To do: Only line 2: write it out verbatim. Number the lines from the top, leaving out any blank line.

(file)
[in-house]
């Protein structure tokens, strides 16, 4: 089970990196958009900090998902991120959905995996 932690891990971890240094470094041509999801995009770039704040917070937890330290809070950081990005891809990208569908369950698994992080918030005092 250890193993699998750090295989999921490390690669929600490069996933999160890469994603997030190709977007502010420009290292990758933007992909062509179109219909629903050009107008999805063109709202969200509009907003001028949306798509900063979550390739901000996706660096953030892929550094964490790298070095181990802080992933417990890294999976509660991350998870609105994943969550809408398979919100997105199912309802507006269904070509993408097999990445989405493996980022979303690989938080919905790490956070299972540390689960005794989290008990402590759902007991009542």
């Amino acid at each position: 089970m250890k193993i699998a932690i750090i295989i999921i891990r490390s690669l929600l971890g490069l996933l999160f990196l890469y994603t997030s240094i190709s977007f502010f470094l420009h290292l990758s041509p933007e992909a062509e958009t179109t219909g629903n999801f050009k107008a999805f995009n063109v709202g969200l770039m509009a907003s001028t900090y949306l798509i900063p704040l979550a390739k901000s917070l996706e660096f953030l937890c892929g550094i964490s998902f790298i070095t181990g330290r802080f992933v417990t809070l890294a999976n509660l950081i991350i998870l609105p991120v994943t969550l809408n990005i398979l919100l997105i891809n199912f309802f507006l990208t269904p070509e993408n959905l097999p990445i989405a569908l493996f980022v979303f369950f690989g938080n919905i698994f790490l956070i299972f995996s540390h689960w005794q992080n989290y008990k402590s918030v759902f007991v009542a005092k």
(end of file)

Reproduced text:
């Protein structure tokens, strides 16, 4: 089970990196958009900090998902991120959905995996 932690891990971890240094470094041509999801995009770039704040917070937890330290809070950081990005891809990208569908369950698994992080918030005092 250890193993699998750090295989999921490390690669929600490069996933999160890469994603997030190709977007502010420009290292990758933007992909062509179109219909629903050009107008999805063109709202969200509009907003001028949306798509900063979550390739901000996706660096953030892929550094964490790298070095181990802080992933417990890294999976509660991350998870609105994943969550809408398979919100997105199912309802507006269904070509993408097999990445989405493996980022979303690989938080919905790490956070299972540390689960005794989290008990402590759902007991009542």